Federal Reserve (Fed) Chair Powell stuck to his script (often literally) during this week’s Federal Open Market Committee (FOMC) press conference. He affirmed the Fed’s commitment to stay the course on its easy monetary policy stance, despite signs of mounting inflation pressures in the U.S. as the economy reopens. He reiterated the Fed’s view that higher inflation is due to transitory factors, while the pandemic remains a risk to the economic and labor market recoveries.
The bond market has been taking a very different view on the transitory nature of the recent pickup in inflation. 10-year inflation expectations (or so-called “breakeven inflation”) have been steadily increasing this year, hitting its highest level since the start of the 2013 “taper tantrum” following Wednesday’s FOMC meeting.
Powell also addressed a question regarding financial stability during a year when events such as GameStop, Dogecoin and Archegos have been raising red flags. He admitted that easy monetary policies have factored in to high asset prices and capital markets that are “a bit frothy.” However, he deflected most of the blame off the Fed, citing the faster vaccination process and economic reopening as the primary drivers moving markets. He concluded his response on financial stability by mentioning the 8.5 million jobs lost since February 2020 and that there is a “long way to go until we reach our goal.” Inflation and financial stability are taking a back seat to full employment in the Fed’s dual mandate.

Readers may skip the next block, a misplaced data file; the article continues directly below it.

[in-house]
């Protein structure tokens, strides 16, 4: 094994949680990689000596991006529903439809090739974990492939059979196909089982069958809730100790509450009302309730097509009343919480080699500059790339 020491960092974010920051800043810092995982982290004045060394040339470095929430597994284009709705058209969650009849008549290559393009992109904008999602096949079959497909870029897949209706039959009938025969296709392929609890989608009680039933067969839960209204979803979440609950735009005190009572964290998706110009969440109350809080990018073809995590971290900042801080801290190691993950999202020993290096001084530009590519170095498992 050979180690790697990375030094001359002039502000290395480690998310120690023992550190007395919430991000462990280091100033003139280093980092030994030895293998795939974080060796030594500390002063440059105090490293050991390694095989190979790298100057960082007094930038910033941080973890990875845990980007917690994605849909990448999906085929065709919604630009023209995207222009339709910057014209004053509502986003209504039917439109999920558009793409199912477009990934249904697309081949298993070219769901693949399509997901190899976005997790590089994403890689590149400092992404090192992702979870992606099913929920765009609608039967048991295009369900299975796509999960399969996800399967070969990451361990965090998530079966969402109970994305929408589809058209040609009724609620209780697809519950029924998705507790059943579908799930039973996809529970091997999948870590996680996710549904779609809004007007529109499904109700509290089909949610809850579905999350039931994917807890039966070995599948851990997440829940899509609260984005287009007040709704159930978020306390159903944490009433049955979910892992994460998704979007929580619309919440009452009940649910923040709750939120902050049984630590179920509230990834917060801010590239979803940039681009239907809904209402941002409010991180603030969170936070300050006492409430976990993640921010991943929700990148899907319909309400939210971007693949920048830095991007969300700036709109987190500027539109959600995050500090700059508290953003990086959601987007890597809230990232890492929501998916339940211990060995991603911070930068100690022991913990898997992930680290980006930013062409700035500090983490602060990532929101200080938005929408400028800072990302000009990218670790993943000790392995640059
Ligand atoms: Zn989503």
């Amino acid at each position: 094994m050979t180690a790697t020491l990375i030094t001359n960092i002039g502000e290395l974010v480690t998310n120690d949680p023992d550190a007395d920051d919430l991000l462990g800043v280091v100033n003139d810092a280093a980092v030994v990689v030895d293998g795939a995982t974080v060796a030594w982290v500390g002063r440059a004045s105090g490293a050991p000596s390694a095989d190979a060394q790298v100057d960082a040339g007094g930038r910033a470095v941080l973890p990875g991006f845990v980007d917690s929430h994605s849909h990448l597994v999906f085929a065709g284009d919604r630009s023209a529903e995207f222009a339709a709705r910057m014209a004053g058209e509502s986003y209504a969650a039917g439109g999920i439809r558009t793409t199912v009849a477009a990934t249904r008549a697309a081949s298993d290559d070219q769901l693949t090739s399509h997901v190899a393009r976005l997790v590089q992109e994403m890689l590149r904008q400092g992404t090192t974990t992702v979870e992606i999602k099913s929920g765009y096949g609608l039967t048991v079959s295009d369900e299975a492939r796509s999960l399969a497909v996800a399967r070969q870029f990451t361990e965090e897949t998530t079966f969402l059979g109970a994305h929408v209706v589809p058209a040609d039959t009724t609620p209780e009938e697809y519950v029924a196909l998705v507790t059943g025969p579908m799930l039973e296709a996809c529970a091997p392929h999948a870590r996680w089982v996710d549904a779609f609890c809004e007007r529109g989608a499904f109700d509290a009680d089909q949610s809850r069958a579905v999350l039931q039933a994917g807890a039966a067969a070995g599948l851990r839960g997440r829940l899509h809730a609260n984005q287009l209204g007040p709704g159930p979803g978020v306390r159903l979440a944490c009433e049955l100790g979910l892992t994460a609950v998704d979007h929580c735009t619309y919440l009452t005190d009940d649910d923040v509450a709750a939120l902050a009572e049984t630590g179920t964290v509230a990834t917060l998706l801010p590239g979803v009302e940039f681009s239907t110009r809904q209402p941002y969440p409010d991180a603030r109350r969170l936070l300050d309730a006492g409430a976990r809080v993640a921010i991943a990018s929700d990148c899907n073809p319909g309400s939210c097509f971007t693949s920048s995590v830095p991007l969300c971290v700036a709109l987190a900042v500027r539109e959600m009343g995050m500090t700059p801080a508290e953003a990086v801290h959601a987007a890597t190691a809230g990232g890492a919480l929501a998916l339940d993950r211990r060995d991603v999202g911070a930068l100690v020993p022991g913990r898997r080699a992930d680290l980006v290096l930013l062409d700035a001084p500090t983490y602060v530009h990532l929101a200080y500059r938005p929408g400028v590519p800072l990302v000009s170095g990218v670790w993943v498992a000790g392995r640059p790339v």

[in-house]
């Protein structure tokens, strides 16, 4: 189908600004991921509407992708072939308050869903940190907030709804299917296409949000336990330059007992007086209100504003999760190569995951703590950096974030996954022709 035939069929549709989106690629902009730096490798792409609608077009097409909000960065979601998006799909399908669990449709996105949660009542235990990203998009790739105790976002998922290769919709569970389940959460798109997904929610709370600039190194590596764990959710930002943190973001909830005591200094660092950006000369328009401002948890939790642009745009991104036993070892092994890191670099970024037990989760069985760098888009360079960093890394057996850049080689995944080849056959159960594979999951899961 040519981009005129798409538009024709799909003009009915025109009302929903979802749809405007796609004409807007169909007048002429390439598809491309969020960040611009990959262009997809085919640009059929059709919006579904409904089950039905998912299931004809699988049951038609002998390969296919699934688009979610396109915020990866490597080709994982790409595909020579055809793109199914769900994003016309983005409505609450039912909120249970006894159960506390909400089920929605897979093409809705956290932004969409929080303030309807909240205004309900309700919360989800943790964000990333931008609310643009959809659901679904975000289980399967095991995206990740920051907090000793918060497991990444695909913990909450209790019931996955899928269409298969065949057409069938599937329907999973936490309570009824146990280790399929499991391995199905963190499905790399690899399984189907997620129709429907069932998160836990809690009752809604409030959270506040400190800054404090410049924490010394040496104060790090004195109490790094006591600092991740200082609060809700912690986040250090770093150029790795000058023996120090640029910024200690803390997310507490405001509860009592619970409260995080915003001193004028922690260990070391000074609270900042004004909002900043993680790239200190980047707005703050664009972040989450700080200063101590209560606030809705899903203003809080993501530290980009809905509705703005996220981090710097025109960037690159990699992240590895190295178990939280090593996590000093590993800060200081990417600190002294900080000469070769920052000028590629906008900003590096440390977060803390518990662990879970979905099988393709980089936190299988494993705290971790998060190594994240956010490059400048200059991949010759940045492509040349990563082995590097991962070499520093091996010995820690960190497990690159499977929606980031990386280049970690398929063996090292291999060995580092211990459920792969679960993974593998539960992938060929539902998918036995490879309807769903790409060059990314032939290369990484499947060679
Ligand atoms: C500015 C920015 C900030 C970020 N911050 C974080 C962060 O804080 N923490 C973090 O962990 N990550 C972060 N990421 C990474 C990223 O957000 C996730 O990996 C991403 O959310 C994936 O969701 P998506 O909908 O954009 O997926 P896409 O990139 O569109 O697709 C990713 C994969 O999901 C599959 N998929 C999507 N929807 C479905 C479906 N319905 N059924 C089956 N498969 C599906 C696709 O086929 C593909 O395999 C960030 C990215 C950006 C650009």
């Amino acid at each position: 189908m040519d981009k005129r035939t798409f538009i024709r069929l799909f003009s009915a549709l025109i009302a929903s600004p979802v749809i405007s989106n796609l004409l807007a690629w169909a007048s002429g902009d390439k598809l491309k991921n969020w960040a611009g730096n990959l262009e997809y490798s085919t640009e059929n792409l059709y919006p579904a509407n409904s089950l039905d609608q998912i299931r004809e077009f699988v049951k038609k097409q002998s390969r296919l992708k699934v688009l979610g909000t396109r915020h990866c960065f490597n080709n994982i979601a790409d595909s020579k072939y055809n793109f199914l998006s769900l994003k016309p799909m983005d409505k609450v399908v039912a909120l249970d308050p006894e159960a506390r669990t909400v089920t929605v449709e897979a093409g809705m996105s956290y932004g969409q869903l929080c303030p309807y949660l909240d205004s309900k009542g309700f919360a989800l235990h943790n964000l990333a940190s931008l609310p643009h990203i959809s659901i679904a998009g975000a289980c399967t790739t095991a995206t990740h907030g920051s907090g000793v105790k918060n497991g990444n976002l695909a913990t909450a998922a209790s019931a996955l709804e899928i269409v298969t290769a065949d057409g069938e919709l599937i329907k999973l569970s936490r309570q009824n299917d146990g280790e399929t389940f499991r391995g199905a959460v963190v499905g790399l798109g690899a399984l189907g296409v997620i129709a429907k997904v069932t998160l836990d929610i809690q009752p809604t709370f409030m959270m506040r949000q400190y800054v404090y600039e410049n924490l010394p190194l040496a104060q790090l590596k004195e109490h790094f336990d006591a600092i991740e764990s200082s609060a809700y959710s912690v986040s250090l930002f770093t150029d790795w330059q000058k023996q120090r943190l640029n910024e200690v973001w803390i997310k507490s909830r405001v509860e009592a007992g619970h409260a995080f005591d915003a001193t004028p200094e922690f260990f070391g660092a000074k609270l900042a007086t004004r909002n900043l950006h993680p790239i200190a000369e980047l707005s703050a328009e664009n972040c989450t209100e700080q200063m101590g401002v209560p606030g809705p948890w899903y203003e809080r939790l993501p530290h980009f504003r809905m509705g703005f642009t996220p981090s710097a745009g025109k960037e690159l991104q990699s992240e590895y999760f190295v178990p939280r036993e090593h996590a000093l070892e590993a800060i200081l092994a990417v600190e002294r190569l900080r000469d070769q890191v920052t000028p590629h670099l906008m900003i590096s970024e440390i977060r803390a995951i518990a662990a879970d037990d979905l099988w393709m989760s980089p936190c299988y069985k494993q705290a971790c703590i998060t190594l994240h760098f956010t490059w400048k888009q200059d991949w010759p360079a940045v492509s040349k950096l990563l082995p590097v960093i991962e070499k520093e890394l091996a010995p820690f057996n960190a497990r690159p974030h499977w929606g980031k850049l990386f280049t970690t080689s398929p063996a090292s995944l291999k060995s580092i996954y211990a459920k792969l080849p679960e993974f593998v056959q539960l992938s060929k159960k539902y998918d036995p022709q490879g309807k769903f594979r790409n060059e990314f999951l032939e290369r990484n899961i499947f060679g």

Extraordinary financial asset performance since the onset of the pandemic has validated the old adage, “don’t fight the Fed.” While the Fed continues to promise easy money as far as the eye can see, a bond market tug of war is beginning to emerge this year. If long-term interest rates resume their uptrend, fiscal and monetary policymakers may be forced to reconsider their plans to “go big” on new stimulus measures.
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